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Source: Dorinda Lambert, 785-532-6927, djlink@k-state.edu
Illustrations available. Contact media@k-state.edu or 785-532-6415.
News release prepared by: Greg Tammen, 785-532-6415, media@k-state.edu

Thursday, Feb. 25, 2010

SAFEZONE ONLINE SIMULATION TRAINING OFFERS K-STATERS SKILLS NECESSARY TO HELP AT-RISK STUDENTS

MANHATTAN -- How should a professor respond to a student who is expressing symptoms of depression or expressing suicidal tendencies? What does one say and how does one say it? These are questions that a recently-implemented Kansas State University at-risk training program is addressing.

The training is offered through SafeZone, a 25-year-old campus program which addresses safety issues for all K-State community members. SafeZone is composed of faculty, staff and students, known as SafeZone Allies.

"The allies are trained to listen, support and assist students in finding help through campus resources," said Dorinda Lambert, SafeZone coordinator and associate director of K-State's counseling services.

Over the summer, Lambert took the concept of safety a step further, introducing a pilot of the at-risk training program. She said it has been so successfully received that some departments have given the at-risk training to their faculty and staff who are not SafeZone Allies.

During the at-risk training, an ally or other faculty/staff uses an interactive online training simulator, similar in style to a videogame. The player -- in this case the SafeZone participant -- takes on the role of a college instructor. The objective is to find three students within the class who are at risk for factors like suicide, depression and anxiety. To aid in the search, the player is given access to a student's attendance record, grades, behavior and appearance. Once the information is analyzed, the player can then approach the student(s) believed to be at risk. A conversation tree allows for different dialogue options as the player attempts to find the best way to not only approach the student, but gather verbal information from him/her in an effort to get the best help needed.

Lambert stressed that the training does not give allies or other faculty and staff the same skills as the professionals to whom the students will be referred; it does, however, give them more confidence in reaching out to students in need.

To illustrate what many college professors may be facing, though, Lambert said one needs look no further than to the at-risk training simulator's introductory video.

It begins with a professor talking about a student in his class who started becoming frequently absent and turning in work late. One day the student showed up in the professor's office and apologized for his attendance, saying his mother had recently been killed in a car accident. The professor tells the player that he wanted to say something meaningful to the student, but that he did not know how or what to say. Eventually, the professor discovers that the student has not only dropped out of his class but out of school all together. It ends with the professor saying he believed things would have been different if he had been able to tell the student something.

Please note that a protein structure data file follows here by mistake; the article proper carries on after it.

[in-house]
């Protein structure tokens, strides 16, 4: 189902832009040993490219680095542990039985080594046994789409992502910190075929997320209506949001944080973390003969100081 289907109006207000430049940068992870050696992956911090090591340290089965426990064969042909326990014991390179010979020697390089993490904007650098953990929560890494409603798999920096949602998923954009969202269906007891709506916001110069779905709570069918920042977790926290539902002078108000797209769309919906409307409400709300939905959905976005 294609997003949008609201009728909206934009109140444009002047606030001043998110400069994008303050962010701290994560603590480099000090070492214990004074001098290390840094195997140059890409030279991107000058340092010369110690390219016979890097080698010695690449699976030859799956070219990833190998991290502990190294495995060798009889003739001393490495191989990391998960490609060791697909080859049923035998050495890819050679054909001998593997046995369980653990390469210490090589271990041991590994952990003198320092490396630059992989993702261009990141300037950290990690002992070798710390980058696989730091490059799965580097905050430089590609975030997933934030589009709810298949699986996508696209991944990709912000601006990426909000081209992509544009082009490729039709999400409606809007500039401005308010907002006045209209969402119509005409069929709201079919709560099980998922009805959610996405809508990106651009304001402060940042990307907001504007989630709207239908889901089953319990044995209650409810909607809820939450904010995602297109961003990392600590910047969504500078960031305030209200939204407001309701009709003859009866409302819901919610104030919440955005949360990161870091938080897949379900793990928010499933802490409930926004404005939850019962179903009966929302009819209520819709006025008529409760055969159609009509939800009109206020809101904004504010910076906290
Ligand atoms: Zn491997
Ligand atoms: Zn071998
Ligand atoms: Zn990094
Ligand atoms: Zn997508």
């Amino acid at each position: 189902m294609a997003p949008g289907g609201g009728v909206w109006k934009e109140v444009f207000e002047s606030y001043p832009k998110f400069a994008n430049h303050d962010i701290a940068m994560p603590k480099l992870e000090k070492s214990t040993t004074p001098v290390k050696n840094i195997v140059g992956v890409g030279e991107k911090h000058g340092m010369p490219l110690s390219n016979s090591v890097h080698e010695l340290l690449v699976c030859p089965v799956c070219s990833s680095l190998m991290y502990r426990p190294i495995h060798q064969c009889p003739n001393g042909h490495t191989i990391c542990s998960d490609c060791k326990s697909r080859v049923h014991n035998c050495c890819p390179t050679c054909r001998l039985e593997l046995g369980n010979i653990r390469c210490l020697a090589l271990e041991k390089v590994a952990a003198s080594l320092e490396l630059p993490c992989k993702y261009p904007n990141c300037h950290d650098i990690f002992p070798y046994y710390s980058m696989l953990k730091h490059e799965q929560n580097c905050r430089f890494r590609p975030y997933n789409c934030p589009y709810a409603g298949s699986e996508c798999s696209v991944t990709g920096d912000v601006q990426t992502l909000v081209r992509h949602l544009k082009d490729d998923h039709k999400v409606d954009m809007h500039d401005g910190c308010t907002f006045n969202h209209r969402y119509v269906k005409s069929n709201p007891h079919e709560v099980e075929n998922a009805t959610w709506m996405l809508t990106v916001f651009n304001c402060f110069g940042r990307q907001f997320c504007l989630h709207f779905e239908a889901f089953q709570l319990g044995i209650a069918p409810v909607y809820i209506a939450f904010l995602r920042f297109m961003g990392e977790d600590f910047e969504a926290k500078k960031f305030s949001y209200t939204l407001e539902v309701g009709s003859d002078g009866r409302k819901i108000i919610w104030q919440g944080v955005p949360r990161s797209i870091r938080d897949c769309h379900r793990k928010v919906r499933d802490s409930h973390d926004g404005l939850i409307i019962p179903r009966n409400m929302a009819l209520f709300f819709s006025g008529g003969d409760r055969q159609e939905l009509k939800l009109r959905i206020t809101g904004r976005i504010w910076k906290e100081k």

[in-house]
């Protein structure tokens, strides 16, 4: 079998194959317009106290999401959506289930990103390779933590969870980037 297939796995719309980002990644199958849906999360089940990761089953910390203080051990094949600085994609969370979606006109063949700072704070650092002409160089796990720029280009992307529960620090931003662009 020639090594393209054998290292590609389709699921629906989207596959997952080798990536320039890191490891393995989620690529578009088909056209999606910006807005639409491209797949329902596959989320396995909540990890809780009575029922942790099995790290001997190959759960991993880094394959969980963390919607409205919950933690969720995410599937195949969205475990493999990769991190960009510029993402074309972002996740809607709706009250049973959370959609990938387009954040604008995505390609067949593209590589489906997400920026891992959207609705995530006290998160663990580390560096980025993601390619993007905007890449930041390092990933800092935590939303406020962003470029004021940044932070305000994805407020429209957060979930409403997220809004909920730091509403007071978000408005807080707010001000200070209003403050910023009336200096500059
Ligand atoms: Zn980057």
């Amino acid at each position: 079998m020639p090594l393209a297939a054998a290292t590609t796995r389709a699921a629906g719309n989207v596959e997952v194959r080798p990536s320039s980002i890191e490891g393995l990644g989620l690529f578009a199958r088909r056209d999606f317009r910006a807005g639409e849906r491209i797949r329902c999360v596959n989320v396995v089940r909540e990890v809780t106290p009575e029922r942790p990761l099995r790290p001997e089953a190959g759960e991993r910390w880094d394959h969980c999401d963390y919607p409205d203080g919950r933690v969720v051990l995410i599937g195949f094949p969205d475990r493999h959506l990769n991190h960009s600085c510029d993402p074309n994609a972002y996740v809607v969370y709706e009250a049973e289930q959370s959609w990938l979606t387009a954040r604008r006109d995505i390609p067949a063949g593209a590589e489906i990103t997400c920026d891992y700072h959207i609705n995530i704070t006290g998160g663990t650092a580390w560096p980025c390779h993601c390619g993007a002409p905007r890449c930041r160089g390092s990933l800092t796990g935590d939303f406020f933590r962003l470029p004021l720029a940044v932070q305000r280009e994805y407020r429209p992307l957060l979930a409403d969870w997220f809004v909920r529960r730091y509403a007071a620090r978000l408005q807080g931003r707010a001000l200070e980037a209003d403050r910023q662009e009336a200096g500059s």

Lambert said that losing this student is a situation that she and other staff and faculty want to avoid at K-State.

"We want it so that students don’t just drop out of school if they have a problem," she said. "We want to get them the resources necessary to get back on track and become successful at K-State."

Lambert said she believes the SafeZone program gives instructors, faculty and staff the tools necessary to do just that for the students.

Despite the program being well received, Lambert said the budget crisis facing colleges and universities around the nation may put a damper on keeping the SafeZone program and even the at-risk training on campus.

"Right now the SafeZone program does not have allies designated in every building on campus yet, but that's the goal," she said. "My hope is that we get continued funding for it next semester. At the moment, it's really up in the air while we wait for funding for next year."

With support behind the at-risk program, Lambert believes SafeZone could bring that training to help in student-to-student interactions as well. Currently, she said, Kognito Interactive, creator of the at-risk training program -- is beginning to develop peer-to-peer scenarios, which she believes would benefit student leaders in residence halls, Greek houses, clubs and campus organizations.

The next SafeZone Ally training will be offered in April. Applicants can register at the organization's Web site, http://www.k-state.edu/safezone. Enrollment is open to everyone on campus, Lambert said.

SafeZone is an acronym for Students, Staff, Administrators and Faculty for Equality. The program was expanded with the assistance of the K-State Campaign for Nonviolence, and is a coordinated effort between the office of student life, the women's center, the affirmative action committee and counseling services.